Let’s start with a core assumption: The Oxford Dictionaries Word of the Year is bullshit. The word — Word — is obtained through no particular scientific or social analysis. It is not the word that is spoken most often (even Oxford Dictionaries admits that result would be very boring), or the word that is most important. The methodology consists of running vast amounts of words from books/newspapers/blogs/transcripts through “sophisticated software” and then turning the results over to “expert lexicographers,” which is to say that a bunch of dictionary makers do pretty much as they please. Big Dictionary’s motivations here are deeply suspect, after all: In an era when no one outside of AP Spanish buys dictionaries, the most a humble dictionary company can hope for is making a splash and luring some kids to its website in the hope that they bookmark it and return later. The Word of the Year is not, in short, a good metric of much: not of you, not of your last 12 months of English-speaking, and certainly not of the state of the lingua franca.
But the Word of the Year and its corresponding list of finalists have a certain zeitgeisty ability to capture what was going on in a given year. And let me tell you, 2016 was a flaming pile of shit.
On Wednesday, Oxford Dictionaries christened “post-truth,” an adjective defined as “relating to or denoting circumstances in which objective facts are less influential in shaping public opinion than appeals to emotion and personal belief,” its Word of the Year. The other finalists were:
- adulting, n. [mass noun] informal the practice of behaving in a way characteristic of a responsible adult, especially the accomplishment of mundane but necessary tasks
- alt-right, n. (in the U.S.) an ideological grouping associated with extreme conservative or reactionary viewpoints, characterized by a rejection of mainstream politics and by the use of online media to disseminate deliberately controversial content
- Brexiteer, n. British informal a person who is in favour of the United Kingdom withdrawing from the European Union
- chatbot, n. a computer program designed to simulate conversation with human users, especially over the Internet
- coulrophobia, n. [mass noun] rare extreme or irrational fear of clowns
- glass cliff, n. used with reference to a situation in which a woman or member of a minority group ascends to a leadership position in challenging circumstances where the risk of failure is high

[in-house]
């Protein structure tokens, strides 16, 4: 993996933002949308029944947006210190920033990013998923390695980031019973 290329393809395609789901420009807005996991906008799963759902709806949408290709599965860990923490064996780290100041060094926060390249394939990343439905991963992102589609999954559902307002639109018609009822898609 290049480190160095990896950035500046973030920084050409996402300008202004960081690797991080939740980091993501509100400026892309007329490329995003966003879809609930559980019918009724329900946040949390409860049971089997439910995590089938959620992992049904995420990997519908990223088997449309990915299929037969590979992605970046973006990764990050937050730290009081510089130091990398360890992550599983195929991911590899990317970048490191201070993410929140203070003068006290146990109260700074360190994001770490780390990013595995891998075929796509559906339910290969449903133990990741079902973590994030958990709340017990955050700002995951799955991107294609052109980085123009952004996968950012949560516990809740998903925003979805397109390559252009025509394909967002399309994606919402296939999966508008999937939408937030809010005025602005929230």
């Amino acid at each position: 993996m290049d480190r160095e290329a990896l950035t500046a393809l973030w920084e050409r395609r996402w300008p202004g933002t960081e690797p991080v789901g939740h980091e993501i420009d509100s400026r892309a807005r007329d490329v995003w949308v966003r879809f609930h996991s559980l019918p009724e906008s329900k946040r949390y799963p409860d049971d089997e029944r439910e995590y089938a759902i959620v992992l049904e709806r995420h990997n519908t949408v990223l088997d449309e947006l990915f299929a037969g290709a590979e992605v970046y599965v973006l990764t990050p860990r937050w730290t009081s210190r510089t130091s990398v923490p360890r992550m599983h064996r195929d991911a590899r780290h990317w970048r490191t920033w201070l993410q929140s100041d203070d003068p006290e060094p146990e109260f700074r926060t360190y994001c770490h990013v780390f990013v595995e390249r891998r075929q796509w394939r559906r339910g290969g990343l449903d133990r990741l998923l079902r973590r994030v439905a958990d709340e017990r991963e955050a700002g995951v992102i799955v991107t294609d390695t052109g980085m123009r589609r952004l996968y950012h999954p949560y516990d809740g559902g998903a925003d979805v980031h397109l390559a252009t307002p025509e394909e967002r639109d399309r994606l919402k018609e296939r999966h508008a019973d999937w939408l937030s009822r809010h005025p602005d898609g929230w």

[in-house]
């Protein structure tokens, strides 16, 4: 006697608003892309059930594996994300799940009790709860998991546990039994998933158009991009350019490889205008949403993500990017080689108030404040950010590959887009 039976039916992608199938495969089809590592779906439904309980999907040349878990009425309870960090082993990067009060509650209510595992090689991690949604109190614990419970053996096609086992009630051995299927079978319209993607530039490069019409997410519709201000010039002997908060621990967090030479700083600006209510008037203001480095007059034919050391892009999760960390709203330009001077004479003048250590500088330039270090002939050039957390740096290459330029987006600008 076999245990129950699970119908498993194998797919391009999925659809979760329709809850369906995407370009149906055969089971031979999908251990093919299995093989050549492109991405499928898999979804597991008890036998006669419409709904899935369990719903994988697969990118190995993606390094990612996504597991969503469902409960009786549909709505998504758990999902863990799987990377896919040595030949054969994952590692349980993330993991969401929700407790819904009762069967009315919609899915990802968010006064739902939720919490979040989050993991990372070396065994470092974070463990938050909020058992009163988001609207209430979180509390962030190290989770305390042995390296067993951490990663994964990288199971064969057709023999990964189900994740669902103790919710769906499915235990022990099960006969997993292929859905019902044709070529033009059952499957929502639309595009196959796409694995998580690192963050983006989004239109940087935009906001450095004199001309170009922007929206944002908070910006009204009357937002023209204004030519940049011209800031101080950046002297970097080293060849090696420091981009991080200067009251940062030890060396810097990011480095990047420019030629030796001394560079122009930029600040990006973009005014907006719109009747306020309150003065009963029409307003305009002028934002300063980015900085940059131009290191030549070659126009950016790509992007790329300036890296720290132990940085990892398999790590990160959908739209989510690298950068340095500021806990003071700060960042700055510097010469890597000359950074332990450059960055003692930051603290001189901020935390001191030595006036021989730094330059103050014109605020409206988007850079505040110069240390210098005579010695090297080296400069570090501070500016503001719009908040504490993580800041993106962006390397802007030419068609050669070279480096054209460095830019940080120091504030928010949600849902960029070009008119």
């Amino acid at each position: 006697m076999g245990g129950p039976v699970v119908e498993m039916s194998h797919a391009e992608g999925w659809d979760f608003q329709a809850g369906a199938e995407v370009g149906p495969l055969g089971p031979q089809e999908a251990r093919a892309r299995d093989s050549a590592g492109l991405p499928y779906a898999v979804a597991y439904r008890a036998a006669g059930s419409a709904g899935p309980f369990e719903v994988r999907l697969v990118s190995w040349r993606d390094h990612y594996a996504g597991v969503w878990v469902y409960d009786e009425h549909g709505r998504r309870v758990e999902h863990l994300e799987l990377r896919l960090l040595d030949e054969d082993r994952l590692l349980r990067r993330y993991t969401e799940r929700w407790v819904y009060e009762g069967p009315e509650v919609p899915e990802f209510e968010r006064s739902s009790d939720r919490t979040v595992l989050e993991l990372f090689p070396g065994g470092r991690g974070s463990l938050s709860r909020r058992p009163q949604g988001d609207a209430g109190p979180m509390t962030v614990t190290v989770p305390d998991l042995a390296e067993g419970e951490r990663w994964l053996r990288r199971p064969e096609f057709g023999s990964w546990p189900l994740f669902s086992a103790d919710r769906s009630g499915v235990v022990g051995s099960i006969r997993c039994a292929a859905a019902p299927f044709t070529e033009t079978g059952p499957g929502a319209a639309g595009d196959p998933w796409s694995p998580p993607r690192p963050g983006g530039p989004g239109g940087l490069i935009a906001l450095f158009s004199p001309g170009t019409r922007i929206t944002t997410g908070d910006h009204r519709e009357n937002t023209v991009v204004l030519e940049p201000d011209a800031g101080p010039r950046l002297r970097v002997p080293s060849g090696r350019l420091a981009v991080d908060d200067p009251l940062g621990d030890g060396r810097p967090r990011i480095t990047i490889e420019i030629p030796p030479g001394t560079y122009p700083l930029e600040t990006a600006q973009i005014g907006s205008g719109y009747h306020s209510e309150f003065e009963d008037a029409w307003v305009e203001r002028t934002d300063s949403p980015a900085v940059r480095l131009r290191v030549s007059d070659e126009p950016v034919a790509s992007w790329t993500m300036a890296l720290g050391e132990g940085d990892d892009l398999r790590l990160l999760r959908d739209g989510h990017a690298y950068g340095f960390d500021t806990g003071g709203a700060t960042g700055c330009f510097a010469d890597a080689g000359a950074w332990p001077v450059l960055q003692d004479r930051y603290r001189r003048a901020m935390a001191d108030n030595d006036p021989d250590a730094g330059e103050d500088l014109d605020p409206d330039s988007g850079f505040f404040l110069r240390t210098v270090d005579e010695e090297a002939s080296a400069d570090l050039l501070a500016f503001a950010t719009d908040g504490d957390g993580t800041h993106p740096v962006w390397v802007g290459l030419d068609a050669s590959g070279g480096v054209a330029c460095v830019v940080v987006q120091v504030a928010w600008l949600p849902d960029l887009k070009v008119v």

- hygge, n. [mass noun] a quality of cosiness and comfortable conviviality that engenders a feeling of contentment or well-being (regarded as a defining characteristic of Danish culture)
- Latinx, n. (plural Latinxs or same) and adj. a person of Latin American origin or descent (used as a gender-neutral or non-binary alternative to Latino or Latina); relating to people of Latin American origin or descent (used as a gender-neutral or non-binary alternative to Latino or Latina)
- woke, adj. (woker, wokest) U.S. informal alert to injustice in society, especially racism
There’s a famous scene in The Bonfire of the Vanities in which one of the novel’s many reprehensible drunks awakens with a hangover that is, as bad hangovers are, at once all-consuming and totally banal. Author Tom Wolfe describes the character’s head as feeling like the inside of an egg, a sac of goo rolling back and forth and threatening to be punctured — fatally, perhaps — by the ear-splitting realities of consciousness. This is what revisiting this year’s debates over fact-checking and fake news and weaponized exaggeration feels like, so — sorry; you can make the bill out to Oxford Dictionaries, which with this year’s Word of the Year has gleefully gone fishing in the muck and reeled in a permanent reminder of our descent into The Land of Gray Areas.
Let’s take a step back. Imagine you’re a Martian. You and a bunch of your buddies have just landed your space pods on Earth and a redhead has managed to badger and semaphore you into awareness of (a) Earthlings and (b) their language. And then, using your newfound grasp of communication, you consult the authorities and peer into the most important words of the planet’s current orbit around the sun. Here is the only conclusion: The people are lying, responsibility-shirking, dogmatic, sexist, lonely, overly self-aware clown freaks. (Who, to be fair, have a laudably fluid understanding of gender.) What do you do then?
You blow up Earth. Not because you’re mad at it, and not because it did you any wrong — because it is terrible and should be put out of its own misery. We’re at the million-voices-crying-out-in-terror phase, just before, hopefully, the silence. Next to the entry for coulrophobia — “extreme or irrational fear of clowns” — Oxford Dictionaries appended the designation rare. That’s where we are: Our all-consuming fears are at once rare — bizarre, unusual, completely goddamn unlikely — and common enough to make it onto a Word of the Year list. Welcome to 2016: Nothing makes sense and everything is bad.
As for the Word of the Year — Oxford Dictionaries, buddy, pal, friend … you can’t just add post- to the start of a word and announce that it’s another word. That’s just not how this works.